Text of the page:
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A. Berezovsky, N. N. Cavascan, A. Araujo-Filho, M. R. Mitsuhiro, P. H. A. Morales, C. R. Nakanami, S. E. Watanabe, D. Freitas, R. Belfort, Jr., S. R. Salomao; Vision Screening in Low-Income First Graders in São Paulo, Brazil: The Vision of the Future Program. Invest. Ophthalmol. Vis. Sci. 2010;51(13):137.
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Vision screening in school children is a widespread method of identifying uncorrected refractive errors and other visual disorders in this population. The Vision of the Future Program is a governmental initiative to provide diagnosis and treatment for visual disorders for all children registered in the first grade of elementary public schools in São Paulo City, Brazil. Our purpose is to identify the major visual abnormalities in a subset of low-income first graders of the eastern zone of São Paulo and to provide access to eye care services for those in need.
Teachers were trained to administer tests of visual acuity (VA) and external inspection of the eyes in the classroom. Criteria for referral to a comprehensive ophthalmic exam at the local hospital were: VA ≤ 20/32 and/or an inter-ocular acuity difference ≥ 2 lines in the Snellen printed chart; manifest strabismus or other remarkable eye signs (red eyes, itchy eyes) or broken glasses. Informed consent was obtained from all participants’ guardians before an eye examination including VA testing with retro-illuminated logMAR tumble E chart, ocular motility, and examination of the external eye, anterior segment, and media. Children with presenting VA of 20/32 or worse in either eye underwent cycloplegic refraction and fundus examination.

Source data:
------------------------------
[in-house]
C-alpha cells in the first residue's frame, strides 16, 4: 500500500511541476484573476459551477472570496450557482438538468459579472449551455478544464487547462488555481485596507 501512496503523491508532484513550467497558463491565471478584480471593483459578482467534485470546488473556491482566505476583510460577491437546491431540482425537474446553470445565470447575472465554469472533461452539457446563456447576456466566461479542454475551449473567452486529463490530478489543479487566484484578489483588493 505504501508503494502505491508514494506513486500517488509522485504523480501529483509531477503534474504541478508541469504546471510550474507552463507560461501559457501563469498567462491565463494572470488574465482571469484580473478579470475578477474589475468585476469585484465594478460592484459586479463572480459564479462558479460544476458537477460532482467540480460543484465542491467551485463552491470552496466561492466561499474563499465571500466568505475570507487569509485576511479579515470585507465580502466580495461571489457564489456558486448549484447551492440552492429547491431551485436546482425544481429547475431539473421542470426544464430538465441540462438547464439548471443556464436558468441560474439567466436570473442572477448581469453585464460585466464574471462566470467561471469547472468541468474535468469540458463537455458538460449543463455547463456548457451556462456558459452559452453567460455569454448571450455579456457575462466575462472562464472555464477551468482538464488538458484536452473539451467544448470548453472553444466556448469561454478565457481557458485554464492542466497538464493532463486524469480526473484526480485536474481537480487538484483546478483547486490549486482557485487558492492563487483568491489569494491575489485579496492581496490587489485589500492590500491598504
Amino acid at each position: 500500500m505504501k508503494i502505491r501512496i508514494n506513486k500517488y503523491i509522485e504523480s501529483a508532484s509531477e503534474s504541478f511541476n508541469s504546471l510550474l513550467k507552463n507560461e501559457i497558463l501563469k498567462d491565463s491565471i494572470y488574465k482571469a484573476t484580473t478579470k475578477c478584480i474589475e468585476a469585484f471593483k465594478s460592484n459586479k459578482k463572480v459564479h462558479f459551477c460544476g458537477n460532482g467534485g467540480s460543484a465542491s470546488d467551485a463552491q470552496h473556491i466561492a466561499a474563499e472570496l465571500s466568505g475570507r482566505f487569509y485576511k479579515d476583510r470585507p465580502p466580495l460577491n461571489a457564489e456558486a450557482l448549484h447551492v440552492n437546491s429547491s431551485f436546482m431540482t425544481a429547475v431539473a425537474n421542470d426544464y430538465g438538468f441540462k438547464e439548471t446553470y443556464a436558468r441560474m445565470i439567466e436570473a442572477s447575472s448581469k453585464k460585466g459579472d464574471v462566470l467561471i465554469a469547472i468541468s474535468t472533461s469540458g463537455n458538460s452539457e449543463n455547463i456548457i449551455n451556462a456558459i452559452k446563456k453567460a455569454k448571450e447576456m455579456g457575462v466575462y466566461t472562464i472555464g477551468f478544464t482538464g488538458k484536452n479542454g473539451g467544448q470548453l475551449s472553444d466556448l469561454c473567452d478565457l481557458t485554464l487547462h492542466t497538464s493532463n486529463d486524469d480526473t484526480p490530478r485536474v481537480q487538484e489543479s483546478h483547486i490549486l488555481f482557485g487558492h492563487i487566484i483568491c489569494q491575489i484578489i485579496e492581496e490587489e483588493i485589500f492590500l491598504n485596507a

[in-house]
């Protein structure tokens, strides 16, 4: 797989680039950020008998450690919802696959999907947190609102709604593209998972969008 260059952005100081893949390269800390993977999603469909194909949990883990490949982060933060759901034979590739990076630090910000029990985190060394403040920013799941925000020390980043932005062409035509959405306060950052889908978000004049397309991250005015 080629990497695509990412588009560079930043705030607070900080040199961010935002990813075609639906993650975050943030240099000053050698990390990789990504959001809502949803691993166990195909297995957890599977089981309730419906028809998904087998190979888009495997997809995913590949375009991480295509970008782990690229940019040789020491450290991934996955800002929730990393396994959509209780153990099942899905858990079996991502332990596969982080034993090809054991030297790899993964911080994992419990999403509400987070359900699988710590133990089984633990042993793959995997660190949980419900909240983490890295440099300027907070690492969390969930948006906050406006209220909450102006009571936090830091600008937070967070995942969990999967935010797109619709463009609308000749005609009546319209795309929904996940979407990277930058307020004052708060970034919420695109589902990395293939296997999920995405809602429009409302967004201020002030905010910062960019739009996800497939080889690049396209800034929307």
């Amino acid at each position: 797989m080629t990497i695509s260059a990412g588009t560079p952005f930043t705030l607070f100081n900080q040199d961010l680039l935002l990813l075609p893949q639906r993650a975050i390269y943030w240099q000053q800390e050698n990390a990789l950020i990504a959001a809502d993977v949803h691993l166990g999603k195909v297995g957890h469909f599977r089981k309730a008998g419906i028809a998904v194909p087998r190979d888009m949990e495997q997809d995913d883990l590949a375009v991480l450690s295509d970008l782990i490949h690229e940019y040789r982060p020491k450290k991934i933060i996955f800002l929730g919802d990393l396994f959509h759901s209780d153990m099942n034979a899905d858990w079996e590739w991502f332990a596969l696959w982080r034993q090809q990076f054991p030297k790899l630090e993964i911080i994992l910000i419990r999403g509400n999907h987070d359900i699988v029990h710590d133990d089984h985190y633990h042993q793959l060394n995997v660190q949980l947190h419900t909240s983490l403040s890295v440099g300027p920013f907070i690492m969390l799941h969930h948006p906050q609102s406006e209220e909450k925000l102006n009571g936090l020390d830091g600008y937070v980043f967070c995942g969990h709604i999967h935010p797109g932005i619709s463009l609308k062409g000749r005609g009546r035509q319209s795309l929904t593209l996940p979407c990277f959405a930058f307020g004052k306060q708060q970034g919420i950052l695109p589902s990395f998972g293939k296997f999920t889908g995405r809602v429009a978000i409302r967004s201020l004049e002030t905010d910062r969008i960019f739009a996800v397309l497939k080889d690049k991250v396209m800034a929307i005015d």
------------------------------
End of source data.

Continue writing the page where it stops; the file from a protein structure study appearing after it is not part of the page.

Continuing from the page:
A sample of 236 public schools was included with a total of 27,117 registered and screened first graders. Reduced vision and/or other eye disorders were identified in 6,008 (22.2%) children who were referred to our hospital. A total of 2,944 (response rate of 49.0%) children underwent ophthalmic examination. Normal or near-normal presenting visual acuity (VA) of 20/32 or better in either eye was found in 1,142 (38.8%) examined participants. Uncorrected refractive errors needing prescription were found in 1,466 (49.8%) among the referrals. Visual morbidity statistics was: 242 (8.2%) diagnosed with blepharitis, 178 (6.0%) with amblyopia, 159 (5.4%) with strabismus, 60 (2.0%) with conjunctivitis and 35 (1.2%) with other eye disorders (corneal disease followed by congenital cataract, retinal conditions, ptosis, optic nerve disease and tumors).
The screening indicates the presence of significant visual morbidity in this group of first graders with a major need for glasses. Further studies are needed to follow-up the compliance with recommended treatment and/or spectacle wear, despite providing immediate access to eye care.
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